Connecticut DMV Employee Says Agency Fails Driver-Training Standards

March 11, 2008

An agent for Connecticut’s Department of Motor Vehicles has accused the agency of failing to consistently enforce its own standards in driver training and retraining.

Commissioner Robert M. Ward disputes the assertion, but has ordered reports by James Ricci to be investigated. Ward also said a top DMV investigator is looking into Ricci’s allegations that supervisors failed to act on his reports.

In June 2005, during a surprise visit to a state-required driver retraining class for habitual violators conducted by a private contractor in Waterbury, the teacher told students how to avoid arrest for speeding, saying “the best time to avoid getting a ticket was between noon and one o’clock,” Ricci wrote in a report.

The students also were told that if their license was suspended they could not drive, “but if they did, they should be careful,” Ricci wrote.

His report said the contractor running the class violated its legal obligation to teach offenders to obey the law. And he said he heard essentially the same message during three visits to the class and that his superiors never took significant action.

Ricci said he wrote reports over 21/2 years alleging more than 50 violations by private driving schools teaching new drivers or retraining habitual offenders. He said little or nothing was done.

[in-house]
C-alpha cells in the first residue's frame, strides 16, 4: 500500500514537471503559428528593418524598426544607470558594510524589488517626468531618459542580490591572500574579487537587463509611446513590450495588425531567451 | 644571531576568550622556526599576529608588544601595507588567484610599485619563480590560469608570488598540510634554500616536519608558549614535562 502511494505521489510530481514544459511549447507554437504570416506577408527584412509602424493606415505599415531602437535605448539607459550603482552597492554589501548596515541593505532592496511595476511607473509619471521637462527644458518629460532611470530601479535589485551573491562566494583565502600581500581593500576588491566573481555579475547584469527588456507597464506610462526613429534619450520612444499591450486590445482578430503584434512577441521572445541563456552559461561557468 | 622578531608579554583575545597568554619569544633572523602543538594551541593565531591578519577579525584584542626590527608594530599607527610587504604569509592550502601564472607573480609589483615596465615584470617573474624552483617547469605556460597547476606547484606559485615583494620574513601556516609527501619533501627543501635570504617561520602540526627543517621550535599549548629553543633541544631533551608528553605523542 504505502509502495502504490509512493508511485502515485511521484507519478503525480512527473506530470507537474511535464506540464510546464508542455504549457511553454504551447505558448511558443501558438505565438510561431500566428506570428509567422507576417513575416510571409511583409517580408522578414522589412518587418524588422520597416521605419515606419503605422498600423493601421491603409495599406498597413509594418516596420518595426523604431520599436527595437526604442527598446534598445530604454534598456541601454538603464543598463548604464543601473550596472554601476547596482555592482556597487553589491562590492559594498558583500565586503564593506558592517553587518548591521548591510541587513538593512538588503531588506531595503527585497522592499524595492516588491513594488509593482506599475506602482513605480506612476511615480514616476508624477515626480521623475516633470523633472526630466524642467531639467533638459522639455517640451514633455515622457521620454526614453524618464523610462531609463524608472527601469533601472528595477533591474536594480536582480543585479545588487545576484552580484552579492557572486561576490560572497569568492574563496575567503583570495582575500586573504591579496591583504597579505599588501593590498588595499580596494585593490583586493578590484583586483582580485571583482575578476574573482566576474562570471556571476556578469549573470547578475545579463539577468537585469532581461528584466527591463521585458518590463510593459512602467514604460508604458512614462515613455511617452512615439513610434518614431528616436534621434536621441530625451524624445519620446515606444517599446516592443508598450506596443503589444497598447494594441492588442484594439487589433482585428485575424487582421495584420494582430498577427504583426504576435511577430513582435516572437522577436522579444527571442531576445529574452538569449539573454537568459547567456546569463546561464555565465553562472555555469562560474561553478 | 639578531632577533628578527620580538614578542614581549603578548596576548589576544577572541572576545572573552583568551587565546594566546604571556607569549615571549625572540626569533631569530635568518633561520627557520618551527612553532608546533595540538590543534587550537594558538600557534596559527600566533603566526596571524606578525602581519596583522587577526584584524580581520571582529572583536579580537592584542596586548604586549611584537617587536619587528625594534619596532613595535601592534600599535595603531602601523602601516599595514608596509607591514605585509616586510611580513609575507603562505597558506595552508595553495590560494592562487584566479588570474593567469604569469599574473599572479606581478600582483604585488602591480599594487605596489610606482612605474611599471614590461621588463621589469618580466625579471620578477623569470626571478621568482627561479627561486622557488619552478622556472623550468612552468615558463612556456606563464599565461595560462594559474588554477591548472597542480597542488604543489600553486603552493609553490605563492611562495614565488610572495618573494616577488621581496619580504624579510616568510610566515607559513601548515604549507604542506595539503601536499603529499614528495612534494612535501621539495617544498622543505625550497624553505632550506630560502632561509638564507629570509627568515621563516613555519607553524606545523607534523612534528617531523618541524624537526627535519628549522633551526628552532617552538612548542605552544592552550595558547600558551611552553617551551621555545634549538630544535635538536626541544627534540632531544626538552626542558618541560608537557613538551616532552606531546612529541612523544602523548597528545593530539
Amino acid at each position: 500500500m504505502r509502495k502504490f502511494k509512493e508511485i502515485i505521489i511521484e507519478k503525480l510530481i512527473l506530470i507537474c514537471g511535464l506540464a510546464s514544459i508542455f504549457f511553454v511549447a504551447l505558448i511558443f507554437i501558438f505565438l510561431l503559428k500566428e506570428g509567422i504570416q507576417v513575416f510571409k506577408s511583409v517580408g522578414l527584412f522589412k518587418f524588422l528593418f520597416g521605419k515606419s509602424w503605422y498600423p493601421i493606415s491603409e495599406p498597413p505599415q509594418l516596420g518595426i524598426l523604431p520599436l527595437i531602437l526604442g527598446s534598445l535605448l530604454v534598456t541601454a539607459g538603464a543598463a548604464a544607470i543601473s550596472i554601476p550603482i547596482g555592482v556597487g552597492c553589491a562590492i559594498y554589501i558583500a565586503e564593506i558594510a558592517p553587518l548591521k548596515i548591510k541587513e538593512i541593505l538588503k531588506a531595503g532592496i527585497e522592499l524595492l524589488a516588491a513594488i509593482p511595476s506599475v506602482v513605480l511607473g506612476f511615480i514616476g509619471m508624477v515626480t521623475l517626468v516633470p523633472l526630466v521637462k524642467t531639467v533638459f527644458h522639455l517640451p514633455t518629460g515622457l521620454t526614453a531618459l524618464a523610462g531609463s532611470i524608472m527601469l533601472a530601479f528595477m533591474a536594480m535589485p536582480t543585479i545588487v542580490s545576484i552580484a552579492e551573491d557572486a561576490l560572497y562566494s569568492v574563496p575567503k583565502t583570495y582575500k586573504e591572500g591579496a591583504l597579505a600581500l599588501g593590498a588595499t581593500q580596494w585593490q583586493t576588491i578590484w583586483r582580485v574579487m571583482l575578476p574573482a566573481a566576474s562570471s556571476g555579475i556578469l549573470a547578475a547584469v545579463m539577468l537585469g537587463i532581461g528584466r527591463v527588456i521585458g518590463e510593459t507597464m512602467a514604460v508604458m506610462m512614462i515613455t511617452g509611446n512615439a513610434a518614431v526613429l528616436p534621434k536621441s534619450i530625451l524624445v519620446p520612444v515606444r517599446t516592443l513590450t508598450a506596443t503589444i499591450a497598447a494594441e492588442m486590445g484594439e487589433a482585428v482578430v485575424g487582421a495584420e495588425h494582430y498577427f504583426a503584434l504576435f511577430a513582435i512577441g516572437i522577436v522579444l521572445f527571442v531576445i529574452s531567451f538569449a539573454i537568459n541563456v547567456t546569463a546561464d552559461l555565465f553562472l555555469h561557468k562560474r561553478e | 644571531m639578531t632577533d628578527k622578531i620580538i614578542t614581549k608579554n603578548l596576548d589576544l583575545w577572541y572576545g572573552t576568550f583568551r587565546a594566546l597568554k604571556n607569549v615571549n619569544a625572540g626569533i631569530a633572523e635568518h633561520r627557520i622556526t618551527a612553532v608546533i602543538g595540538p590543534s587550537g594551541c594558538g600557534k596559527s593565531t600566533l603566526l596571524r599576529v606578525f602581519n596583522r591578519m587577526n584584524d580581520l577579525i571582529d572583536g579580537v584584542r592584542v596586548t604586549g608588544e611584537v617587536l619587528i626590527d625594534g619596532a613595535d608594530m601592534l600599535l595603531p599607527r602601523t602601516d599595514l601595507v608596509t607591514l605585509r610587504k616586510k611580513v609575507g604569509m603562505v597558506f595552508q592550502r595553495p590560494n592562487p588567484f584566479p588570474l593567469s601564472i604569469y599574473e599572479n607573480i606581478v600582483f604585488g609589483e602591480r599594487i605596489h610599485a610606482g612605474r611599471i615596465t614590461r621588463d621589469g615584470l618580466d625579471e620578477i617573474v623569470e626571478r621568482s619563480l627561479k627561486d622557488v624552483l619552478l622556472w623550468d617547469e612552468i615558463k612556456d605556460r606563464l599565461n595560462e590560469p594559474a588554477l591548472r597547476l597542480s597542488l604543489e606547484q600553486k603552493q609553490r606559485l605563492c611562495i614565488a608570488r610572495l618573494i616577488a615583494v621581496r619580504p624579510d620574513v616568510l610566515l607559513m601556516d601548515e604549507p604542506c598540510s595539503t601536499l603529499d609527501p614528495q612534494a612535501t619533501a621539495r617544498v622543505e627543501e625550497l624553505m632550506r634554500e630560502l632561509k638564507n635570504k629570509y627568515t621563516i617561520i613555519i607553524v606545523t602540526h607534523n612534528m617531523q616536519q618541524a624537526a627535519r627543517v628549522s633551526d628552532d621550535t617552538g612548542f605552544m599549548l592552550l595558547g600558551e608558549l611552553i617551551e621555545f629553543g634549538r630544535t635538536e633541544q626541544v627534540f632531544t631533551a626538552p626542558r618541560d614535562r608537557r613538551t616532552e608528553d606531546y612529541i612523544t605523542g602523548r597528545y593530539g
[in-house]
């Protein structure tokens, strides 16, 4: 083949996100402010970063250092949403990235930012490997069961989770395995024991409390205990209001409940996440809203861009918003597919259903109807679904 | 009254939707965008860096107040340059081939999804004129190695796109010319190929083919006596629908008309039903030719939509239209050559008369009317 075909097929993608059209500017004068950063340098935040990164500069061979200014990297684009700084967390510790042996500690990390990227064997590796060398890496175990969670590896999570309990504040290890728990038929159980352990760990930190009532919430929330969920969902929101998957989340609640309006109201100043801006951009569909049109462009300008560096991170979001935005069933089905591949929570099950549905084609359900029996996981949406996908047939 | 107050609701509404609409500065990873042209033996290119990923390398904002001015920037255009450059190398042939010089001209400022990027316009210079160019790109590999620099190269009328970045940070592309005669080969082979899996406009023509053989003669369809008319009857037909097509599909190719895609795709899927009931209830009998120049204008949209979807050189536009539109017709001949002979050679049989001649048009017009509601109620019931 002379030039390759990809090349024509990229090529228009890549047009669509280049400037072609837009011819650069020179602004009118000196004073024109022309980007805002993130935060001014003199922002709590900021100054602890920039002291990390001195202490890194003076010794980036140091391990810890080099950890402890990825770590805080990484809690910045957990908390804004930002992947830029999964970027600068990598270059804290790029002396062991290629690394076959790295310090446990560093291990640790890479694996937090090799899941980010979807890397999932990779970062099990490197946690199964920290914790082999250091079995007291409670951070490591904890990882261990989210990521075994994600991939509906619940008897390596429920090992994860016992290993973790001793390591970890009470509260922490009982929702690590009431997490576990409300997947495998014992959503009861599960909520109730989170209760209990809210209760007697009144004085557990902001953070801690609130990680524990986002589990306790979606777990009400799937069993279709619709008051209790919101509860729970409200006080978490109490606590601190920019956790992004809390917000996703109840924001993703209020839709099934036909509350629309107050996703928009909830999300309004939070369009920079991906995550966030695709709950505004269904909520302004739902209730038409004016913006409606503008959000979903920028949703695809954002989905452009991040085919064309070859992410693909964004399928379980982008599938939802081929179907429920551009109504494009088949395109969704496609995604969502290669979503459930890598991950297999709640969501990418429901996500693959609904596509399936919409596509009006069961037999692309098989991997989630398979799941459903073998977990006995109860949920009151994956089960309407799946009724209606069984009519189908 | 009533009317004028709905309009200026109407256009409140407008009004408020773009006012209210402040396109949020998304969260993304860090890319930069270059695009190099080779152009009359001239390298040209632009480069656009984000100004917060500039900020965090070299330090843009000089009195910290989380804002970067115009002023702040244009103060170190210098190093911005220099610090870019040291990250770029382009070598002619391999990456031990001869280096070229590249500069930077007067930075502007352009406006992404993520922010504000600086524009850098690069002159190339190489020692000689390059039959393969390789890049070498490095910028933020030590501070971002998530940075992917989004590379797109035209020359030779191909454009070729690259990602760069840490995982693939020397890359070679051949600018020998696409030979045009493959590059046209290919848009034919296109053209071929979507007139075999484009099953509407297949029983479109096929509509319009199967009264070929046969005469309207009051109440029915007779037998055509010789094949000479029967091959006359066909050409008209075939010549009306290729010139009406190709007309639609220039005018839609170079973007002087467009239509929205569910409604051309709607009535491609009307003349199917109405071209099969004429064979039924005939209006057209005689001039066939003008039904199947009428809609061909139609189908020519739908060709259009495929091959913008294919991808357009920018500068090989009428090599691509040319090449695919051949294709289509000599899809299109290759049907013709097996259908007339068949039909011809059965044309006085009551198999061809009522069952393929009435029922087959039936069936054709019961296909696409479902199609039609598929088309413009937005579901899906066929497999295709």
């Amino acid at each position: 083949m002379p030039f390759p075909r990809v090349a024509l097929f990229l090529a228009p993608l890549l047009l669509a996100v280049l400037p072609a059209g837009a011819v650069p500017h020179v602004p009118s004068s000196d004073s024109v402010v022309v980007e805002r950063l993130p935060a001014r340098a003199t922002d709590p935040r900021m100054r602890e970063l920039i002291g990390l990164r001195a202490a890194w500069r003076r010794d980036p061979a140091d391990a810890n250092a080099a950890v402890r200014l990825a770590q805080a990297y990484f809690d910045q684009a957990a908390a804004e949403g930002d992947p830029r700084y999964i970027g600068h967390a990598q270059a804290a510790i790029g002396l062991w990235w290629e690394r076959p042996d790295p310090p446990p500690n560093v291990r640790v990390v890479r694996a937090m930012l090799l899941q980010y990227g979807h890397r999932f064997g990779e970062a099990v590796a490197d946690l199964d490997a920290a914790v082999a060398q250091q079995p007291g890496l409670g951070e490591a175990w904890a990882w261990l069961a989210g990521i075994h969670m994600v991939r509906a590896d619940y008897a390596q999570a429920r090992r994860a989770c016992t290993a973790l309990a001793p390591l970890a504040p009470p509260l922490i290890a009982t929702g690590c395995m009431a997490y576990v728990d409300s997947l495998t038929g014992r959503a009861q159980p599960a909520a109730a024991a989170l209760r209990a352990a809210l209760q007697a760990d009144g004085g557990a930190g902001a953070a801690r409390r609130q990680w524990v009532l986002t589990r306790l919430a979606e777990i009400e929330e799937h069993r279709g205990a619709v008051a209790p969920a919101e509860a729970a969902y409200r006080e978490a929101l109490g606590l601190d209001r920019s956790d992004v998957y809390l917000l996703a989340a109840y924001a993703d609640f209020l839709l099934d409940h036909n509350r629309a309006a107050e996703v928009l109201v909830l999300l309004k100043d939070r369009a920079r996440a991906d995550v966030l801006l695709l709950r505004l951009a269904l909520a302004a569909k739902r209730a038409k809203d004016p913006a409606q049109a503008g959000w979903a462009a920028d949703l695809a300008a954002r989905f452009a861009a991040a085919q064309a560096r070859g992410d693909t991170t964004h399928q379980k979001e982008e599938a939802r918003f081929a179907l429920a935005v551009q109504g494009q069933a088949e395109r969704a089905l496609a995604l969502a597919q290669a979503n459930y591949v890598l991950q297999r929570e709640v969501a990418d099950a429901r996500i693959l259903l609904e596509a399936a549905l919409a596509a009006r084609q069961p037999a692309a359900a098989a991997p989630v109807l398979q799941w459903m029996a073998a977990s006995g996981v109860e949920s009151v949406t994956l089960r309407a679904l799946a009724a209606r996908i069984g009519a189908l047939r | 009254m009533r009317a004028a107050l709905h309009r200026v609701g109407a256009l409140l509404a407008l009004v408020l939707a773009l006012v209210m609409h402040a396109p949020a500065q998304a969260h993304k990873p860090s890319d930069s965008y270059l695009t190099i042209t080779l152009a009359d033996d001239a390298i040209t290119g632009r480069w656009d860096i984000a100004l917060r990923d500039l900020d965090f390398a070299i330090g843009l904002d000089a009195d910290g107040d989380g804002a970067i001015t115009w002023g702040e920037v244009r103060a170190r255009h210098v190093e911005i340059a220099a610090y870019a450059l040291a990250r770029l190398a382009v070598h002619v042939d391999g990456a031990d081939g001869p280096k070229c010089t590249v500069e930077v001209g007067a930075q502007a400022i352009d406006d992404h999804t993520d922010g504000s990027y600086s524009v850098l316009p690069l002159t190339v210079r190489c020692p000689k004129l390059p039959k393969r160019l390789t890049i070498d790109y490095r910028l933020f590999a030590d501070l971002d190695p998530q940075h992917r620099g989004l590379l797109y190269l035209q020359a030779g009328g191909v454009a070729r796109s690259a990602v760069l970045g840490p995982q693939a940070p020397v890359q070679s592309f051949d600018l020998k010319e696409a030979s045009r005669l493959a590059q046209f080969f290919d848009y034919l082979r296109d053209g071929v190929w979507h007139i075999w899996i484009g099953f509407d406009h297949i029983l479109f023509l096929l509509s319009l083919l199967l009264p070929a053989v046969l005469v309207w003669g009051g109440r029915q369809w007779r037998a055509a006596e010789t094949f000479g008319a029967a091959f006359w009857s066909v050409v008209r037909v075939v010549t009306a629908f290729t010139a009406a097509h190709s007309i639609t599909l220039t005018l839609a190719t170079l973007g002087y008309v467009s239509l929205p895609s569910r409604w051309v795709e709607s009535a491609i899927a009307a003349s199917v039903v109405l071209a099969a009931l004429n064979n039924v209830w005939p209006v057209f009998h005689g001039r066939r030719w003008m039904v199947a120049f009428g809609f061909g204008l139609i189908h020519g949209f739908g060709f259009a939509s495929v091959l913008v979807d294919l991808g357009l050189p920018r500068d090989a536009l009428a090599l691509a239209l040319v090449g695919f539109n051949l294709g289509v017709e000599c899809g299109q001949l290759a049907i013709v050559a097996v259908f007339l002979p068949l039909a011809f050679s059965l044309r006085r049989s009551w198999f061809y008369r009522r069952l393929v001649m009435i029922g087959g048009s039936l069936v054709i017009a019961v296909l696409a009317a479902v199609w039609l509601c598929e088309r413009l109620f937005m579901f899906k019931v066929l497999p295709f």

“Safety is taking the back seat to ‘go along to get along,'” Ricci said in an interview with The Hartford Courant last week.

What good is it to pass new laws, Ricci asked, when the DMV is unable or unwilling to enforce existing laws, even the easy ones?

Ward said he expects a first report by Friday on an investigation he ordered into Ricci’s reports.

“The questions he has raised are serious, and that’s why I thought we should look into them,”Ward said.

But Ward said that if Ricci believes he’s the only DMV employee who takes regulation and enforcement seriously, “I think he’s perhaps taking too narrow a focus.”

Ward said the DMV can improve the consistency of its driver testing, perhaps by using high-tech measures such as global satellite to track the routes and speed of cars in which new drivers take their license tests. And he said he is organizing a conference at the DMV soon on teen driving issues, including whether the DMV imposes appropriate sanctions on driving schools for violations.

The DMV said Sunday it has begun a review of training and licensing of young drivers in an effort to make tests tougher and more comprehensive.

Information from: The Hartford Courant

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